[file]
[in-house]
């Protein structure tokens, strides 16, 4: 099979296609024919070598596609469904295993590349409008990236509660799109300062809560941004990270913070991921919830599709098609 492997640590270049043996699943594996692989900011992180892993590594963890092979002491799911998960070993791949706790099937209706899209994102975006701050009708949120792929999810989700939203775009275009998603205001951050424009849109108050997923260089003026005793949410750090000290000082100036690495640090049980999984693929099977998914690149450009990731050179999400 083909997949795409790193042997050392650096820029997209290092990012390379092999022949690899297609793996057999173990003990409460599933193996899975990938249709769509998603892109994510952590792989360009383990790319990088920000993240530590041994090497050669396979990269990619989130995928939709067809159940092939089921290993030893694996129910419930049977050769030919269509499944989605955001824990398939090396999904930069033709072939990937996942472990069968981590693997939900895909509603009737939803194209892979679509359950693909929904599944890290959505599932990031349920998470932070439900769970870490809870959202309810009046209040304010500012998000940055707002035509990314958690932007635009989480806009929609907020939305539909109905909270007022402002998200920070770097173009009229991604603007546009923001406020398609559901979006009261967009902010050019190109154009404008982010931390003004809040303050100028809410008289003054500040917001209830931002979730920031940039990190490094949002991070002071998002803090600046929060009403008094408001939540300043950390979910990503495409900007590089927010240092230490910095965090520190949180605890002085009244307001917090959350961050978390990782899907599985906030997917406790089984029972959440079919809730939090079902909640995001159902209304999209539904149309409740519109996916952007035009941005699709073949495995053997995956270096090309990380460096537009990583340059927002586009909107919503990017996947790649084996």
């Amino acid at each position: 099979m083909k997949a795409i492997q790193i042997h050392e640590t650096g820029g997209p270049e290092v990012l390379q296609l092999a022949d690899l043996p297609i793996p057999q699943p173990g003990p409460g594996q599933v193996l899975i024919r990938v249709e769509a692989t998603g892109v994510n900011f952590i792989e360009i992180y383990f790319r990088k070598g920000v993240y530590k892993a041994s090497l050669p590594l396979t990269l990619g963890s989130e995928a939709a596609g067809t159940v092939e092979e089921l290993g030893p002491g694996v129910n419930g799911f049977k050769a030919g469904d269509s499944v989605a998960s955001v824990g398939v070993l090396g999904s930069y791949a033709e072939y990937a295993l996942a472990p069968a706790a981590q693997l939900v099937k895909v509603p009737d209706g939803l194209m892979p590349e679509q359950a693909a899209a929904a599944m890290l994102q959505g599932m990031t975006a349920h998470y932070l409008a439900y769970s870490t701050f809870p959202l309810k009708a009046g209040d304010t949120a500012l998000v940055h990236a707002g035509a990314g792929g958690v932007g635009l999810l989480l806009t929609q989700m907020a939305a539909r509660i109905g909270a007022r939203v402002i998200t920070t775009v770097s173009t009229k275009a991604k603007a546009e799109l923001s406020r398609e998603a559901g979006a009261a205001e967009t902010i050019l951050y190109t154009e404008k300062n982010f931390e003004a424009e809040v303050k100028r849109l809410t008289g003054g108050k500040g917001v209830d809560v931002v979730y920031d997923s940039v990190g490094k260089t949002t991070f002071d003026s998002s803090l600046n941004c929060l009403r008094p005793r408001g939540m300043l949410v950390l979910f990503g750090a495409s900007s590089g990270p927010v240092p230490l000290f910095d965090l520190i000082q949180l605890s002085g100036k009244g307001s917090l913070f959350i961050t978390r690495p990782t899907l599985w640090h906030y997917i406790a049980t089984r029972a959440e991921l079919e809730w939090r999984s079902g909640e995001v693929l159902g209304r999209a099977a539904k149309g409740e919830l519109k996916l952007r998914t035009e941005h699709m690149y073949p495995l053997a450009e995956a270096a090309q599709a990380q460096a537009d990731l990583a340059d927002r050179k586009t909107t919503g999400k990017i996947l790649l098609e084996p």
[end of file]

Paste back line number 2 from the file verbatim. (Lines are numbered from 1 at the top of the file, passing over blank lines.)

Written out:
């Protein structure tokens, strides 16, 4: 099979296609024919070598596609469904295993590349409008990236509660799109300062809560941004990270913070991921919830599709098609 492997640590270049043996699943594996692989900011992180892993590594963890092979002491799911998960070993791949706790099937209706899209994102975006701050009708949120792929999810989700939203775009275009998603205001951050424009849109108050997923260089003026005793949410750090000290000082100036690495640090049980999984693929099977998914690149450009990731050179999400 083909997949795409790193042997050392650096820029997209290092990012390379092999022949690899297609793996057999173990003990409460599933193996899975990938249709769509998603892109994510952590792989360009383990790319990088920000993240530590041994090497050669396979990269990619989130995928939709067809159940092939089921290993030893694996129910419930049977050769030919269509499944989605955001824990398939090396999904930069033709072939990937996942472990069968981590693997939900895909509603009737939803194209892979679509359950693909929904599944890290959505599932990031349920998470932070439900769970870490809870959202309810009046209040304010500012998000940055707002035509990314958690932007635009989480806009929609907020939305539909109905909270007022402002998200920070770097173009009229991604603007546009923001406020398609559901979006009261967009902010050019190109154009404008982010931390003004809040303050100028809410008289003054500040917001209830931002979730920031940039990190490094949002991070002071998002803090600046929060009403008094408001939540300043950390979910990503495409900007590089927010240092230490910095965090520190949180605890002085009244307001917090959350961050978390990782899907599985906030997917406790089984029972959440079919809730939090079902909640995001159902209304999209539904149309409740519109996916952007035009941005699709073949495995053997995956270096090309990380460096537009990583340059927002586009909107919503990017996947790649084996």